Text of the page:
Filing 35

OPINION. Signed by Judge Noel L. Hillman on 3/15/2016. (tf, )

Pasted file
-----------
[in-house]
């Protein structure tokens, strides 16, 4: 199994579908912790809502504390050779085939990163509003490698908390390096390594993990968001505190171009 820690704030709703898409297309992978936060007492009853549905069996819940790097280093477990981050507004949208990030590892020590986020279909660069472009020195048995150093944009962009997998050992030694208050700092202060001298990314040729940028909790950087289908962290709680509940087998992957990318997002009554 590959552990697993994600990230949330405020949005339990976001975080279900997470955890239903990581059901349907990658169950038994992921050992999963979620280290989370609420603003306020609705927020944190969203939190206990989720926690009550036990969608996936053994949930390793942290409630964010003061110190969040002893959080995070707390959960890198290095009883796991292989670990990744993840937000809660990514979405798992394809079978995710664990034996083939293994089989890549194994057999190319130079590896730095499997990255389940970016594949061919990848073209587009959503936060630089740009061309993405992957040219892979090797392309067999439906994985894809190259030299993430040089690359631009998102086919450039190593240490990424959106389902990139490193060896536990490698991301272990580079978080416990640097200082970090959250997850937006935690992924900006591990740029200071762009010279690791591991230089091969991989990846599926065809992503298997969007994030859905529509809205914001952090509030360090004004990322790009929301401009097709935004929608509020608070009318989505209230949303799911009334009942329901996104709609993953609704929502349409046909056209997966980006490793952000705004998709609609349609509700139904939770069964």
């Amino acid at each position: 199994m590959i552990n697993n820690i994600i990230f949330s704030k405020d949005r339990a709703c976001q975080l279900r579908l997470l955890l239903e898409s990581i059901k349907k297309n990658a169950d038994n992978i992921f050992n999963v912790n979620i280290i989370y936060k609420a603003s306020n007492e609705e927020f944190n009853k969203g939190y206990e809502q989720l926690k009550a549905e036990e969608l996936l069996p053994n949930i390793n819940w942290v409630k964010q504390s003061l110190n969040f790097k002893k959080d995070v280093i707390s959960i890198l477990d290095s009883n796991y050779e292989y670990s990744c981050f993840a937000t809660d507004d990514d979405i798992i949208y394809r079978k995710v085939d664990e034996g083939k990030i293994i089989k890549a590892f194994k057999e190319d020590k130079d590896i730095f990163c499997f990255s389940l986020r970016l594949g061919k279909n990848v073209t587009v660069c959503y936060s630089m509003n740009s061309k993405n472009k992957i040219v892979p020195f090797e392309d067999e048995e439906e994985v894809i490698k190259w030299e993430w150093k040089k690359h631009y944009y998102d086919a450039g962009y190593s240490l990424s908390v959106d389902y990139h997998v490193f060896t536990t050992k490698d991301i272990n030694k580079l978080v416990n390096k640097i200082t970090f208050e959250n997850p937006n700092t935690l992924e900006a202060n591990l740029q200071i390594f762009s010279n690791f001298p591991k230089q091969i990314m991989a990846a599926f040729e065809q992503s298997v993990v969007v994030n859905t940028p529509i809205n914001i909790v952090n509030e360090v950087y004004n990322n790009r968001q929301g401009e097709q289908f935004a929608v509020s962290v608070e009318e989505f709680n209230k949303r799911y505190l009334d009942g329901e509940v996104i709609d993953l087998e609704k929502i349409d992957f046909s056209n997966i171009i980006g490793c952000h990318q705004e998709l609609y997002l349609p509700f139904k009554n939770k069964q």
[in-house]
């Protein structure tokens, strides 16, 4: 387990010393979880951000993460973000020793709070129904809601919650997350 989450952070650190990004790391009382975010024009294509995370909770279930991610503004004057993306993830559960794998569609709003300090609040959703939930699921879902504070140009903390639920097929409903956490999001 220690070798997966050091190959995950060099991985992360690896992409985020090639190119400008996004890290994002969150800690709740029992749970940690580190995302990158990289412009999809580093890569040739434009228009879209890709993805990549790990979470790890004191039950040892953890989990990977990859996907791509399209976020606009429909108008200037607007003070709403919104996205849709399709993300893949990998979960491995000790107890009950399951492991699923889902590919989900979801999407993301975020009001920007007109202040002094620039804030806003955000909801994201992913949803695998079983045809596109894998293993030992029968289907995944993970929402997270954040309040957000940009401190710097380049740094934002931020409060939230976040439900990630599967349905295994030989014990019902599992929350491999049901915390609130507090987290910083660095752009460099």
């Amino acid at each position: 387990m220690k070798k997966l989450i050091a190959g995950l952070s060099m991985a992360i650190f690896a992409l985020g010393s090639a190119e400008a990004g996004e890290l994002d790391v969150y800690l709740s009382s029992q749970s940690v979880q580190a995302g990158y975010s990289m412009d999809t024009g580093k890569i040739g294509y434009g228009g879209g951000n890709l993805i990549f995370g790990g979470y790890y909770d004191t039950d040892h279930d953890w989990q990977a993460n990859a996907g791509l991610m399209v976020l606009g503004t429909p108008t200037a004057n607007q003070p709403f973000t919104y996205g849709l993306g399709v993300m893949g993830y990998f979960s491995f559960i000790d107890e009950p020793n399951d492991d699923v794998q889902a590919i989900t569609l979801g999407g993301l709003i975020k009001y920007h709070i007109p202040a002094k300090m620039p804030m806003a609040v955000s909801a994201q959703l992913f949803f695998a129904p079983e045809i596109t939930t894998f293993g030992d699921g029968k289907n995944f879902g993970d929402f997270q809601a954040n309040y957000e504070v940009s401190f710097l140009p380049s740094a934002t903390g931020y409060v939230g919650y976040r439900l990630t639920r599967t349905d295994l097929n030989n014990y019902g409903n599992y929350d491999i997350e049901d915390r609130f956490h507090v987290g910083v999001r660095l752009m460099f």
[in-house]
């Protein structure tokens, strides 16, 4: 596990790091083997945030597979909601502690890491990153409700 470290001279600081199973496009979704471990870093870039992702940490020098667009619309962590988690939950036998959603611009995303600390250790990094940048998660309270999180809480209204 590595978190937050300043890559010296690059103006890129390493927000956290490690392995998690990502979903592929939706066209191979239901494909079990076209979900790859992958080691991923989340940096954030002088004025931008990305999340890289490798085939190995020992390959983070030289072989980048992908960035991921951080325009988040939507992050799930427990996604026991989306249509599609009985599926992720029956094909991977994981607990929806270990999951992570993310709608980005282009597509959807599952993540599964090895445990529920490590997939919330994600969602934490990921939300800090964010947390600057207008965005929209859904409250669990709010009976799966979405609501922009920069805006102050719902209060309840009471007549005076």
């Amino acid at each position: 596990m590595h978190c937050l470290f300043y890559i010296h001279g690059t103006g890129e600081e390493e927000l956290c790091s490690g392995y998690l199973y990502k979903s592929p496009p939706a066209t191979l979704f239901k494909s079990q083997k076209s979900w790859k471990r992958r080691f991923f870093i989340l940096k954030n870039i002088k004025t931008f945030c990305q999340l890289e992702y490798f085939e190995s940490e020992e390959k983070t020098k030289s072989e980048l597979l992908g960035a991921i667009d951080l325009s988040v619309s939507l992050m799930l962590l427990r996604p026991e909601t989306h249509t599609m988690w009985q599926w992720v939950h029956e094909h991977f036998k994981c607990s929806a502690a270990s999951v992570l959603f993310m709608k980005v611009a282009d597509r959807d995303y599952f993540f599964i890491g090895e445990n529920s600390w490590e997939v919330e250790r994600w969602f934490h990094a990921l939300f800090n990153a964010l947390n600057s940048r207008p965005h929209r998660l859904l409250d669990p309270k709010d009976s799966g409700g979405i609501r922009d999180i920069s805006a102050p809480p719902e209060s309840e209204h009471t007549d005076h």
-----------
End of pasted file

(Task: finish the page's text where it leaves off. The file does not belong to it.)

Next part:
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UNITED STATES DISTRICT COURT DISTRICT OF NEW JERSEY HAROLD JONES, Civil No. 15-3093 (NLH/AMD) Plaintiff, OPINION v. COUNTY OF SALEM, CHARLES M. MILLER, RAYMOND C. SKRADZINSKI, THE STATE OF NEW JERSEY, STATE TROOPER J.J. SMITH, ELBERT B JOHNSON, SALEM COUNTY CORRECTIONAL FACILITY, et al., Defendants. APPEARANCES: JOSEPH C. GRASSI BARRY, CORRADO, GRASSI & GIBSON, P.C. 2700 PACIFIC AVENUE WILDWOOD, NJ 08260 On behalf of plaintiff MICHAEL MORRIS MULLIGAN 317 SHELL ROAD P.O. BOX 432 CARNEY'S POINT, NJ 08069 On behalf of Salem County defendants ALEX JOSEPH ZOWIN ROBERT P. PREUSS STATE OF NEW JERSEY OFFICE OF THE ATTORNEY GENERAL HUGHES JUSTICE COMPLEX 25 MARKET STREET TRENTON, NJ 08611 On behalf of State of New Jersey defendants HILLMAN, District Judge Presently before the Court is the motion of the State of New Jersey and New Jersey State Trooper J.J. Smith to dismiss plaintiff’s claims against them. For the reasons expressed below, defendants’ motion to dismiss will be granted. BACKGROUND Plaintiff’s complaint contains the following facts: 15. Plaintiff has longstanding medical issues which include diabetes and schizophrenia. 16. On June 27, 2013, plaintiff was in the midst of a medical episode when he drove his car until running out of gas. 17. Trooper Smith encountered plaintiff sitting in his vehicle on US Highway 40 East in the area of Milepost 18.6 in Woodstown, New Jersey. 18. Trooper Smith discovered a traffic warrant issued for plaintiff by Vineland City Municipal Court. 19. Trooper Smith called plaintiff’s sister who informed him of plaintiff’s conditions. 20. Despite knowing plaintiff’s special needs, Trooper Smith arrested plaintiff and transported him to Salem County Correctional Facility (SCCF). 21. At SCCF, plaintiff was medically screened by SCCF employee Elbert B. Johnson. 22. The inmate screening form indicates the “subject would not answer any questions.” 23. Employees at Salem County Correctional Facility 2 neglected plaintiff’s medical needs. The plaintiff was admitted to the Correctional Facility, where Correctional Officers assaulted plaintiff because they misinterpreted his disability as resistance and contempt. 24. On June 29, 2013, after plaintiff was assaulted, he was released from the County Jail, and admitted to Salem Hospital. 25. At Salem Hospital, plaintiff was observed to have an altered mental status in association with elevated blood sugars up to 1000, fractured ribs, and injured toes. (Amend. Compl. at 4-5.) Based on these facts, plaintiff has asserted claims against the numerous defendants for violation of his constitutional rights, disability discrimination, negligence, and assault and battery. The State of New Jersey and New Jersey State Trooper J.J. Smith have moved to dismiss all of plaintiff’s claims against them. Plaintiff concedes that all of his claims against the State defendants should be dismissed, except for his claims for negligence (Count VII) and discrimination under the Americans with Disabilities Act (ADA) and New Jersey Law Against Discrimination (NJLAD) (Counts IX and X). DISCUSSION A. Subject Matter Jurisdiction Plaintiff has brought his claims pursuant to 42 U.S.C. § 1983, as well as pursuant to the New Jersey constitution and New 3 Jersey state law. This Court has jurisdiction over plaintiff’s federal claims under 28 U.S.C. § 1331, and supplemental jurisdiction over plaintiff’s state law claims under 28 U.S.C. § 1367. B. Standard for Motion to Dismiss When considering a motion to dismiss a complaint for failure to state a claim upon which relief can be granted pursuant to Federal Rule of Civil Procedure 12(b)(6), a court must accept all well-pleaded allegations in the complaint as true and view them in the light most favorable to the plaintiff. Evancho v. Fisher, 423 F.3d 347, 351 (3d Cir. 2005). It is well settled that a pleading is sufficient if it contains “a short and plain statement of the claim showing that the pleader is entitled to relief.” Fed. R. Civ. P. 8(a)(2). Under the liberal federal pleading rules, it is not necessary to plead evidence, and it is not necessary to plead all the facts that serve as a basis for the claim. F.2d 434, 446 (3d Cir. 1977). Bogosian v. Gulf Oil Corp., 562 However, “[a]lthough the Federal Rules of Civil Procedure do not require a claimant to set forth an intricately detailed description of the asserted basis for relief, they do require that the pleadings give defendant fair notice of what the plaintiff’s claim is and the grounds upon which it rests.” Baldwin Cnty. Welcome Ctr. v. Brown, 466 U.S. 147, 149-50 n.3 (1984) (quotation and citation omitted). 4 A district court, in weighing a motion to dismiss, asks “‘not whether a plaintiff will ultimately prevail but whether the claimant is entitled to offer evidence to support the claim.’” Bell Atlantic v. Twombly, 550 U.S. 544, 563 n.8 (2007) (quoting Scheuer v. Rhoades, 416 U.S. 232, 236 (1974)); see also Ashcroft v. Iqbal, 556 U.S. 662, 684 (2009) (“Our decision in Twombly expounded the pleading standard for ‘all civil actions’ . . . .”); Fowler v. UPMC Shadyside, 578 F.3d 203, 210 (3d Cir. 2009) (“Iqbal . . . provides the final nail-in-the-coffin for the ‘no set of facts’ standard that applied to federal complaints before Twombly.”). Following the Twombly/Iqbal standard, the Third Circuit has instructed a two-part analysis in reviewing a complaint under Rule 12(b)(6). First, the factual and legal elements of a claim should be separated; a district court must accept all of the complaint's well-pleaded facts as true, but may disregard any legal conclusions. S. Ct. at 1950). Fowler, 578 F.3d at 210 (citing Iqbal, 129 Second, a district court must then determine whether the facts alleged in the complaint are sufficient to show that the plaintiff has a “‘plausible claim for relief.’” Id. (quoting Iqbal, 129 S. Ct. at 1950). A complaint must do more than allege the plaintiff's entitlement to relief. Id.; see also Phillips v. Cnty. of Allegheny, 515 F.3d 224, 234 (3d Cir. 2008) (stating that the “Supreme Court's Twombly 5 formulation of the pleading standard can be summed up thus: ‘stating . . . a claim requires a complaint with enough factual matter (taken as true) to suggest’ the required element. This ‘does not impose a probability requirement at the pleading stage,’ but instead ‘simply calls for enough facts to raise a reasonable expectation that discovery will reveal evidence of’ the necessary element”). A court need not credit either “bald assertions” or “legal conclusions” in a complaint when deciding a motion to dismiss. In re Burlington Coat Factory Sec. Litig., 114 F.3d 1410, 1429-30 (3d Cir. 1997). The defendant bears the burden of showing that no claim has been presented. Hedges v. U.S., 404 F.3d 744, 750 (3d Cir. 2005) (citing Kehr Packages, Inc. v. Fidelcor, Inc., 926 F.2d 1406, 1409 (3d Cir. 1991)). A court in reviewing a Rule 12(b)(6) motion must only consider the facts alleged in the pleadings, the documents attached thereto as exhibits, and matters of judicial notice. S. Cross Overseas Agencies, Inc. v. Kwong Shipping Grp. Ltd., 181 F.3d 410, 426 (3d Cir. 1999). A court may consider, however, “an undisputedly authentic document that a defendant attaches as an exhibit to a motion to dismiss if the plaintiff’s claims are based on the document.” Pension Benefit Guar. Corp. v. White Consol. Indus., Inc., 998 F.2d 1192, 1196 (3d Cir. 1993). If any other matters outside the pleadings are presented to the court, and the court does not exclude those matters, a 6 Rule 12(b)(6) motion will be treated as a summary judgment motion pursuant to Rule 56. C. Fed. R. Civ. P. 12(b). Analysis Plaintiff claims that Trooper Smith violated his rights under the ADA and NJLAD because he did not recognize the signs of mental illness and a diabetic complication, and he failed to take appropriate steps to have plaintiff evaluated. Plaintiff also claims that the State of New Jersey is liable under the ADA and NJLAD for failing to train plaintiff in these two areas. Relatedly, plaintiff claims that the State and Trooper Smith violated plaintiff’s rights under the NJLAD because they failed to reasonably accommodate plaintiff’s disabilities in the course of the investigation and arrest. Plaintiff claims that these failures also constitute negligence because they breached their duty of care to him. The State and Trooper Smith have moved to dismiss these claims against them, arguing that the State, and Trooper Smith in his official capacity, are entitled to sovereign immunity as to plaintiff’s ADA and NJLAD claims. These defendants also argue that plaintiff’s ADA and NJLAD claims fail to state viable claims against Trooper Smith in his individual capacity, and that the negligence claim is barred by the New Jersey Tort Claims Act (NJTCA). In response, plaintiff argues that (1) the ADA specifically abrogates the State’s sovereign immunity, (2) 7 he has sufficiently pleaded claims for violations of the ADA and NLJAD, and (3) he complied with the NJTCA for his negligence claim. Even if the State were not immune from suit under the ADA based on the circumstances of this case, 1 and accepting that plaintiff complied with the NJTCA, plaintiff has failed to meet the Twombly/Iqbal and Rule 8 pleading standards to maintain his discrimination and negligence claims against the State and Trooper Smith. To prevail on a claim under Title II of the ADA, a plaintiff must prove that (a) he has a disability within the meaning of the ADA, (b) he is otherwise qualified, with or without reasonable accommodations, to receive services, (c) he, by reason of his disability, was denied the benefits of, or excluded from participation in, such services, or was discriminated against by the defendant, and (d) the defendant 1 In order to determine whether a State is immune from suit for a claim based on a violation of Title II of the ADA, a court must engage in a three-step analysis: (1) identify which aspects of the State's alleged conduct violated Title II; (2) identify to what extent such misconduct also violated the Fourteenth Amendment; and (3) insofar as such misconduct violated Title II but did not violate the Fourteenth Amendment, determine whether Congress's purported abrogation of sovereign immunity as to that class of conduct is nevertheless valid. Bowers v. Nat'l Collegiate Athletic Ass'n, 475 F.3d 524, 553 (3d Cir. 2007), amended on reh'g (Mar. 8, 2007) (citing United States v. Georgia, 546 U.S. 151 (2006)). The Court does not need to perform this analysis at this time. 8 was a public entity within the meaning of Title II of the ADA. Starego v. New Jersey State Interscholastic Athletic Ass'n, 970 F. Supp. 2d 303, 309 (D.N.J. 2013). Under the NJLAD, “[a]ll persons shall have the opportunity ... to obtain all the accommodations, advantages, facilities, and privileges of any place of public accommodation” without discrimination on the basis of disability. N.J.S.A. 10:5–4. A place of public accommodation discriminates against the disabled and is liable under the NJLAD if it fails to reasonably accommodate the disabled by providing suitable accesses to its services and facilities. Lasky v. Moorestown Twp., 2011 WL 4900007, at *4 (D.N.J. Oct. 14, 2011) (citing Franek v. Tomahawk Lake Resort, 754 A.2d 1237, 1243 (N.J. Super. Ct .App. Div. 2000)). Plaintiff claims that Trooper Smith did not provide him with the proper treatment plaintiff was owed due to his status as a diabetic schizophrenic who was in the “midst of a medical episode,” which caused him to drive his car until he ran out of gas. Accepting as true that plaintiff was suffering from an episode as a result of his schizophrenia and diabetes, and that Trooper Smith was aware of these conditions, plaintiff’s complaint is completely lacking in any facts that would suggest that Trooper Smith treated plaintiff differently from any other person with a valid traffic warrant who ran out of gas on the 9 side of the road. Plaintiff’s complaint is also completely lacking in facts that would suggest that plaintiff required any sort of reasonable accommodation or special services during the course of his arrest and transport to the Salem County Correctional Facility. Similarly, plaintiff’s complaint does not contain any facts to support plaintiff’s claim that Trooper Smith breached a general duty of care to plaintiff to support a negligence claim. Simply because plaintiff suffers from a disability does not instantly transform Trooper Smith’s interaction with plaintiff into an ADA or NJLAD violation. To maintain viable ADA and NJLAD claims, as well as a general duty of care negligence claim, plaintiff must articulate how his disabilities required a special accommodation during his interaction with Trooper Smith, and plaintiff must articulate how Trooper Smith failed to provide those accommodations. 2 Therefore, all of plaintiff’s claims against the State of New Jersey and Trooper Smith must be dismissed. The dismissal of plaintiff’s claims arising under the ADA and NJLAD will be without prejudice to his right to file an amended complaint, if 2 To support a claim, if such a claim were to exist under the ADA and NJLAD, against the State for its failure to train Trooper Smith in how to accommodate a person with disabilities such as plaintiff, plaintiff must also articulate (1) the nature of the proper training, and (2) how Trooper Smith failed to comply with that training. 10 he can do so consistent with the direction in this Opinion. See Fletcher-Harlee Corp. v. Pote Concrete Contractors, Inc., 482 F.3d 247, 251 (3d Cir. 2007) (explaining that Third Circuit precedent “supports the notion that in civil rights cases district courts must offer amendment--irrespective of whether it is requested--when dismissing a case for failure to state a claim unless doing so would be inequitable or futile”). An appropriate Order will be entered. Date: March 15, 2016 At Camden, New Jersey s/ Noel L. Hillman NOEL L. HILLMAN, U.S.D.J. 11